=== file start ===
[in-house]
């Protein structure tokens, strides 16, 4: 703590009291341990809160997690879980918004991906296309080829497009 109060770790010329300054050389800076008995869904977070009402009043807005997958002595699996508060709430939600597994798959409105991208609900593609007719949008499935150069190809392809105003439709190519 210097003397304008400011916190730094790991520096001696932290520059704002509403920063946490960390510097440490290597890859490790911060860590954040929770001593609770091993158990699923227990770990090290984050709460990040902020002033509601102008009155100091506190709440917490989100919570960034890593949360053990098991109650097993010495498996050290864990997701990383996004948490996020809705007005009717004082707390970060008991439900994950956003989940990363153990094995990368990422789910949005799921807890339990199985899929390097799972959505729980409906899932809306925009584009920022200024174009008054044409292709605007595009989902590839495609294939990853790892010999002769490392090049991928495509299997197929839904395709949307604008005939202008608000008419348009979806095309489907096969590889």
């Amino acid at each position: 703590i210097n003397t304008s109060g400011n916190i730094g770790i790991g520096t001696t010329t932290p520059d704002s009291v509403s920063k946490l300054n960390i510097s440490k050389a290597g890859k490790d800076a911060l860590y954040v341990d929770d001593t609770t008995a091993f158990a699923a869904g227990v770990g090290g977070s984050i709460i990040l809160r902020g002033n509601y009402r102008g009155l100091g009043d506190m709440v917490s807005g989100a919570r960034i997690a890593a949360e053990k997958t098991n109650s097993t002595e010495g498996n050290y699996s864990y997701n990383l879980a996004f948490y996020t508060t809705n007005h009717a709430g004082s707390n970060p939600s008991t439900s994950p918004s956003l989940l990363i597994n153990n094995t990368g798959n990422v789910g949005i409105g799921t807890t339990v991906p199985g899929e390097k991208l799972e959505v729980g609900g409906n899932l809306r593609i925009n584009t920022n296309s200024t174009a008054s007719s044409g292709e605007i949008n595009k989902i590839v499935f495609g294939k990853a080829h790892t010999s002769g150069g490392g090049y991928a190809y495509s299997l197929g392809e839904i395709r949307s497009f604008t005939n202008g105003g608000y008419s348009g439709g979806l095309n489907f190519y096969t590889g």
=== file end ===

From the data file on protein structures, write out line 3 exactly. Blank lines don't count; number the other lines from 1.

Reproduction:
């Amino acid at each position: 703590i210097n003397t304008s109060g400011n916190i730094g770790i790991g520096t001696t010329t932290p520059d704002s009291v509403s920063k946490l300054n960390i510097s440490k050389a290597g890859k490790d800076a911060l860590y954040v341990d929770d001593t609770t008995a091993f158990a699923a869904g227990v770990g090290g977070s984050i709460i990040l809160r902020g002033n509601y009402r102008g009155l100091g009043d506190m709440v917490s807005g989100a919570r960034i997690a890593a949360e053990k997958t098991n109650s097993t002595e010495g498996n050290y699996s864990y997701n990383l879980a996004f948490y996020t508060t809705n007005h009717a709430g004082s707390n970060p939600s008991t439900s994950p918004s956003l989940l990363i597994n153990n094995t990368g798959n990422v789910g949005i409105g799921t807890t339990v991906p199985g899929e390097k991208l799972e959505v729980g609900g409906n899932l809306r593609i925009n584009t920022n296309s200024t174009a008054s007719s044409g292709e605007i949008n595009k989902i590839v499935f495609g294939k990853a080829h790892t010999s002769g150069g490392g090049y991928a190809y495509s299997l197929g392809e839904i395709r949307s497009f604008t005939n202008g105003g608000y008419s348009g439709g979806l095309n489907f190519y096969t590889g």